Sprained your ankle? You’re not alone. Did you know it’s estimated that around 25,000 people sprain their ankles every day?1 This common injury happens when ligaments, which are fibrous tissues that connect bones and support your ankles, stretch and tear when your ankle or lower leg twists – say, while walking on an uneven plane or while playing sports like basketball, football, or tennis which requires you to roll and twist your foot. Usually, lateral ligaments present on the outside of your ankle get injured.
Signs Of A Sprained Ankle
A sprained ankle can cause pain, bruising, and swelling. It will also feel tender to the touch. If the ligament is completely torn or the ankle joint is dislocated, you may also experience instability – aside from the pain, of course!2
How Do You Treat A Sprained Ankle?
Treatment for an ankle sprain depends on its severity.
For a mild sprain with microscopic tears in your ligament fibers, which causes mild swelling and tenderness in the ankle area, first aid and rehabilitation exercises should do the trick. Painkillers may also be prescribed.
If you have a moderate sprain, where your ligament has been partially torn and you experience more pain and swelling, you may also be required to wear a cast or splint.
In case of a severe sprain, where the ligament has been completely torn and you experience instability if your doctor pulls on the ankle joint, you may require a short leg cast for 2 to 3 weeks. Sometimes, a severe sprain can lead to permanent instability of the ankle and you may need surgery to treat it.3 4
Your treatment will depend on the pain and severity of the sprain. But here’s a look at the broad steps to help you deal with a sprained ankle.
Ways To Treat An Ankle Sprain
1. First Aid
The RICE method is used as first aid for ankle sprains. This involves:
The first thing you need to do if you sprain your ankle is rest it. Don’t put any weight on it for 48 hours. The swelling and pain generally ease off after this period and you can then start putting weight on your injured ankle again. But start off slowly – the amount of weight you put on it should feel comfortable. Stop to rest your ankle if it starts hurting and gradually work up to using your full weight.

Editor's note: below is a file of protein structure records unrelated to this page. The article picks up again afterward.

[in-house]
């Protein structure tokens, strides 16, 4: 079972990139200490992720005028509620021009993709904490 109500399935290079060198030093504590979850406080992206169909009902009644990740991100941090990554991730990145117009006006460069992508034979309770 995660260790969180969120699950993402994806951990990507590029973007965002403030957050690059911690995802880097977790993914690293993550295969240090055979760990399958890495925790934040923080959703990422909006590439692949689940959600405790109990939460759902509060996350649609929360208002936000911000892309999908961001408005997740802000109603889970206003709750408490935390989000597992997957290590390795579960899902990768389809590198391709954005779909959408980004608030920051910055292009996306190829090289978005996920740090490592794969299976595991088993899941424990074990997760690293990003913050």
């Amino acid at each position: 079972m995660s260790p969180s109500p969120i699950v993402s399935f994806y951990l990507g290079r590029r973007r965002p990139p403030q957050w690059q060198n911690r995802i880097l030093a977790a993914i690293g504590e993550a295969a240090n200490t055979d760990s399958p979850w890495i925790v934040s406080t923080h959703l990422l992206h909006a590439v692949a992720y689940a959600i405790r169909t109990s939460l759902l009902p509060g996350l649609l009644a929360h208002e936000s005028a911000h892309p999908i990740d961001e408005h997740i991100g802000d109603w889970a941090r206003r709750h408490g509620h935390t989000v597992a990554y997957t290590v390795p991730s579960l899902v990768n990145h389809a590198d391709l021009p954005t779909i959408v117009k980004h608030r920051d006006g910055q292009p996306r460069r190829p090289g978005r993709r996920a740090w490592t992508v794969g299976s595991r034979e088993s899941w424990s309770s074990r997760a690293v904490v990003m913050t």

Apply ice wrapped in a towel for 20 minutes every hour to the injured area during the day for the first 24 hours. After the first 24 hours, applying an ice pack 3 to 4 times a day should suffice. Make sure you don’t apply ice directly to your skin or for a period longer than 20 minutes as that can cause frostbite or cold injury.
Applying a compression wrap to your injured ankle can help bring down the swelling. Special boots, elastic wraps, splits, and air casts can be used to do this. Your doctor will take a call on what kind of wrap suits you best and how tightly it should be applied.
Keep your injured ankle elevated above the level of your heart by using a pillow. This can be useful in reducing swelling.5 6
2. Natural Remedies
There are several natural remedies that can help ease the pain and reduce the swelling.
Turmeric Salt Lepa
Ayurveda recommends applying a lepa or medicinal paste of turmeric and salt to ease your sprain. Curcumin, a compound present in turmeric, gives it strong anti-inflammatory properties. Curcumin is also thought to reduce histamine, a compound that causes inflammation, and even increase cortisone, a hormone that fights inflammation.7
Mix salt and turmeric in a 1:2 ratio with sufficient water to make a paste. You can apply this paste to the affected part, cover it with a cloth, and leave it to work for around 20 minutes to an hour.8
Medicinal oils or thailams are used in ayurveda to relive swelling and pain. After applying an ice pack, gently massage the affected area with prasarani oil, a medicinal formulation which includes Chinese fever vine as a major ingredient, or vishgarbha oil, another medicinal oil made of ingredients like sesame oil, Indian gooseberry, and black pepper.9
Marigold or calendula is known for its anti-inflammatory properties. Applying a marigold compress to your sprain can be helpful in easing pain and reducing swelling. Flavonoids present in this flower are thought to give it its healing powers.
To prepare a compress, first brew some calendula tea by steeping a couple of teaspoons of marigold flowers in 250 ml of boiling water for about 10 to 15 minutes. Wait till this tea cools down and then make a compress with a cloth dipped in this tea.10 11